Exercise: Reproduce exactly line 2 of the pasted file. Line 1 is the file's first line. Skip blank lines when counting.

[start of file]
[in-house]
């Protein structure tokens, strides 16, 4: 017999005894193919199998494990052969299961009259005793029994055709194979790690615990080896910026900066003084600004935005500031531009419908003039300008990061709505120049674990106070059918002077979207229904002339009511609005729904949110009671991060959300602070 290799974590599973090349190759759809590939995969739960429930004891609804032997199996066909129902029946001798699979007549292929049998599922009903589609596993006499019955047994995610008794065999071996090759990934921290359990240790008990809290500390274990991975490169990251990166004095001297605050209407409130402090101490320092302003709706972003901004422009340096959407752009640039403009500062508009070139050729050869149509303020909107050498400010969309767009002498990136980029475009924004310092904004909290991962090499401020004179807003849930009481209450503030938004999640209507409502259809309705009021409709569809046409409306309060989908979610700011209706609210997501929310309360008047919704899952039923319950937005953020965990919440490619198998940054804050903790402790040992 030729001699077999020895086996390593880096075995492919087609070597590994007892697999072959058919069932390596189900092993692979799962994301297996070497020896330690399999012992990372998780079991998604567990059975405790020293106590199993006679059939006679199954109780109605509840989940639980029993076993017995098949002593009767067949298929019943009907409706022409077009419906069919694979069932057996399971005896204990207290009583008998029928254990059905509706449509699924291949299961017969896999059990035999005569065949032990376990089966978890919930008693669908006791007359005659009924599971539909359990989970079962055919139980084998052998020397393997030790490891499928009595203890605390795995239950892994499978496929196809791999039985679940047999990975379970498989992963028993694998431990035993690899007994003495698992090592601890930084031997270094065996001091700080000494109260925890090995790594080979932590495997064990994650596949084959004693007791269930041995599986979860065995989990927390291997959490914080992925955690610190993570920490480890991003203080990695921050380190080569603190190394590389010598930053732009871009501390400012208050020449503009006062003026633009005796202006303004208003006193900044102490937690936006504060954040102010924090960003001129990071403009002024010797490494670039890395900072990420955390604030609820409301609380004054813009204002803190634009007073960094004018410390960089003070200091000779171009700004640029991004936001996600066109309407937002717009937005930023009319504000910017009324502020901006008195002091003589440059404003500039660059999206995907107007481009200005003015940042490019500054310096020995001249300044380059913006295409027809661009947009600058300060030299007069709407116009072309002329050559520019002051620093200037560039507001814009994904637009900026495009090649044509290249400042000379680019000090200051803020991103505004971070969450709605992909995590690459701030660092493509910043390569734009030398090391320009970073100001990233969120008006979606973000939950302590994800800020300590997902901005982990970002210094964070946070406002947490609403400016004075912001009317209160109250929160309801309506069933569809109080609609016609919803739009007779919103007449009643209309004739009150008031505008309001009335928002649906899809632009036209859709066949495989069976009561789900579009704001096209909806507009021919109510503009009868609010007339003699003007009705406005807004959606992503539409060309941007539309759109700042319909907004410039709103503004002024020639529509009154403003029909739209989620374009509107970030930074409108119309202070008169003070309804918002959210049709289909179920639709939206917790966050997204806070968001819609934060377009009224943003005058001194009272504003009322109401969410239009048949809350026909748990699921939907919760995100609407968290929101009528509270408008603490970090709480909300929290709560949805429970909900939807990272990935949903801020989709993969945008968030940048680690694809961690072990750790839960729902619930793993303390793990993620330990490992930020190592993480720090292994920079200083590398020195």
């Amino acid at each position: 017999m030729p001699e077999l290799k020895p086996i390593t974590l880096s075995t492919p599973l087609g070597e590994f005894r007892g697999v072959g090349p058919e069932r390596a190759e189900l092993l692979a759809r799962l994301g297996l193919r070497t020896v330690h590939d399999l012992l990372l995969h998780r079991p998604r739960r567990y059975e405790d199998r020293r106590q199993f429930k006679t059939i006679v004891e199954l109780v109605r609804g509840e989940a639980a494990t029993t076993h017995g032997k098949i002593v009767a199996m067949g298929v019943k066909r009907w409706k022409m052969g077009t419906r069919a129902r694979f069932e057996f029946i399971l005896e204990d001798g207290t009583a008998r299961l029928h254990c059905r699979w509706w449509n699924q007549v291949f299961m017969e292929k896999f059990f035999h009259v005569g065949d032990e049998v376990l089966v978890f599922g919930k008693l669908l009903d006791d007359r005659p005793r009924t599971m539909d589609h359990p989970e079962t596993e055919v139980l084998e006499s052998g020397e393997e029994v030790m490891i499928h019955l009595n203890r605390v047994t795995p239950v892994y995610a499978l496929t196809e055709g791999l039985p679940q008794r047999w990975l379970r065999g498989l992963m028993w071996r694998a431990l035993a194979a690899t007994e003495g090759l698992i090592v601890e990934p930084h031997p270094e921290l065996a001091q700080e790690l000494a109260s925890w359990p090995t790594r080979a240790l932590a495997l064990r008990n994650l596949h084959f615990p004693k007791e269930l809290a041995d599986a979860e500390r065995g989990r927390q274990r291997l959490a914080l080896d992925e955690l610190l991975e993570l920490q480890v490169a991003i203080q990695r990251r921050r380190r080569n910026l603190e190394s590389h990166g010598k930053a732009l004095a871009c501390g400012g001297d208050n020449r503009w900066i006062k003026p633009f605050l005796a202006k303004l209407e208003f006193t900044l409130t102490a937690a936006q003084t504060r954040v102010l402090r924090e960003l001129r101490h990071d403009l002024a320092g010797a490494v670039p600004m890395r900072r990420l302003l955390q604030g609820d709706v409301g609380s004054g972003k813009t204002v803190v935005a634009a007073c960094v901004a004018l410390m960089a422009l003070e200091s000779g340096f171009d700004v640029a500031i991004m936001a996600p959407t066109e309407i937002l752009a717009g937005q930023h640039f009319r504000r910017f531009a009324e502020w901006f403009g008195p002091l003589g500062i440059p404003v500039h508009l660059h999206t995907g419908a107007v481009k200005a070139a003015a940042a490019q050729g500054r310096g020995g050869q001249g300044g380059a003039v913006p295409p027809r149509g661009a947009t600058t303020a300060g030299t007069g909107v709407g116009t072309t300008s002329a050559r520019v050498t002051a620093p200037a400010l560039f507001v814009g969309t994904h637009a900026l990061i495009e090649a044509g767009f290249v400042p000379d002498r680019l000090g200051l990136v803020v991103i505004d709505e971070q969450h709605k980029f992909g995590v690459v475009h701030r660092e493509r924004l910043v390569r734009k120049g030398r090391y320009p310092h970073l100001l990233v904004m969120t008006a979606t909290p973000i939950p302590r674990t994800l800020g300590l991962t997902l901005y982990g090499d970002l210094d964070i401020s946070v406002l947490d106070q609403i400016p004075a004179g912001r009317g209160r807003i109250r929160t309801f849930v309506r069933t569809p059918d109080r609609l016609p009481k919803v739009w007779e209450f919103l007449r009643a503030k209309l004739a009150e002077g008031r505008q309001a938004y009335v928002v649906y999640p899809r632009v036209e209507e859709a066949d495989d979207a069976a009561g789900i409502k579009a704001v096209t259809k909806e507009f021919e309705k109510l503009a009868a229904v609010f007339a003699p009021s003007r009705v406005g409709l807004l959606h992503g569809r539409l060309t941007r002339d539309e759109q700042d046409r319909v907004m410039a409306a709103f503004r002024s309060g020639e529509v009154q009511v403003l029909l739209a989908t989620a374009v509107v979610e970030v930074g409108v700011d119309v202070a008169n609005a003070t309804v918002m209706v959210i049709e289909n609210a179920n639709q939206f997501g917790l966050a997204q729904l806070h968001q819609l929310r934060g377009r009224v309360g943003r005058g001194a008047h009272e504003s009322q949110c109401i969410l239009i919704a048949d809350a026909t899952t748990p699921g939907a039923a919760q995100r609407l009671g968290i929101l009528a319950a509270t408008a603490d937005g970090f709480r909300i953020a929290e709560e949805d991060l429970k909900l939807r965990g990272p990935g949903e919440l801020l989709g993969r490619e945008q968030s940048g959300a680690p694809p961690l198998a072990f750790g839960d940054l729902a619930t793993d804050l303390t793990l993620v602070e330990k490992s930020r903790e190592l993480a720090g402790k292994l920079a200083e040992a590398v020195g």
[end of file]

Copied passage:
């Protein structure tokens, strides 16, 4: 017999005894193919199998494990052969299961009259005793029994055709194979790690615990080896910026900066003084600004935005500031531009419908003039300008990061709505120049674990106070059918002077979207229904002339009511609005729904949110009671991060959300602070 290799974590599973090349190759759809590939995969739960429930004891609804032997199996066909129902029946001798699979007549292929049998599922009903589609596993006499019955047994995610008794065999071996090759990934921290359990240790008990809290500390274990991975490169990251990166004095001297605050209407409130402090101490320092302003709706972003901004422009340096959407752009640039403009500062508009070139050729050869149509303020909107050498400010969309767009002498990136980029475009924004310092904004909290991962090499401020004179807003849930009481209450503030938004999640209507409502259809309705009021409709569809046409409306309060989908979610700011209706609210997501929310309360008047919704899952039923319950937005953020965990919440490619198998940054804050903790402790040992 030729001699077999020895086996390593880096075995492919087609070597590994007892697999072959058919069932390596189900092993692979799962994301297996070497020896330690399999012992990372998780079991998604567990059975405790020293106590199993006679059939006679199954109780109605509840989940639980029993076993017995098949002593009767067949298929019943009907409706022409077009419906069919694979069932057996399971005896204990207290009583008998029928254990059905509706449509699924291949299961017969896999059990035999005569065949032990376990089966978890919930008693669908006791007359005659009924599971539909359990989970079962055919139980084998052998020397393997030790490891499928009595203890605390795995239950892994499978496929196809791999039985679940047999990975379970498989992963028993694998431990035993690899007994003495698992090592601890930084031997270094065996001091700080000494109260925890090995790594080979932590495997064990994650596949084959004693007791269930041995599986979860065995989990927390291997959490914080992925955690610190993570920490480890991003203080990695921050380190080569603190190394590389010598930053732009871009501390400012208050020449503009006062003026633009005796202006303004208003006193900044102490937690936006504060954040102010924090960003001129990071403009002024010797490494670039890395900072990420955390604030609820409301609380004054813009204002803190634009007073960094004018410390960089003070200091000779171009700004640029991004936001996600066109309407937002717009937005930023009319504000910017009324502020901006008195002091003589440059404003500039660059999206995907107007481009200005003015940042490019500054310096020995001249300044380059913006295409027809661009947009600058300060030299007069709407116009072309002329050559520019002051620093200037560039507001814009994904637009900026495009090649044509290249400042000379680019000090200051803020991103505004971070969450709605992909995590690459701030660092493509910043390569734009030398090391320009970073100001990233969120008006979606973000939950302590994800800020300590997902901005982990970002210094964070946070406002947490609403400016004075912001009317209160109250929160309801309506069933569809109080609609016609919803739009007779919103007449009643209309004739009150008031505008309001009335928002649906899809632009036209859709066949495989069976009561789900579009704001096209909806507009021919109510503009009868609010007339003699003007009705406005807004959606992503539409060309941007539309759109700042319909907004410039709103503004002024020639529509009154403003029909739209989620374009509107970030930074409108119309202070008169003070309804918002959210049709289909179920639709939206917790966050997204806070968001819609934060377009009224943003005058001194009272504003009322109401969410239009048949809350026909748990699921939907919760995100609407968290929101009528509270408008603490970090709480909300929290709560949805429970909900939807990272990935949903801020989709993969945008968030940048680690694809961690072990750790839960729902619930793993303390793990993620330990490992930020190592993480720090292994920079200083590398020195």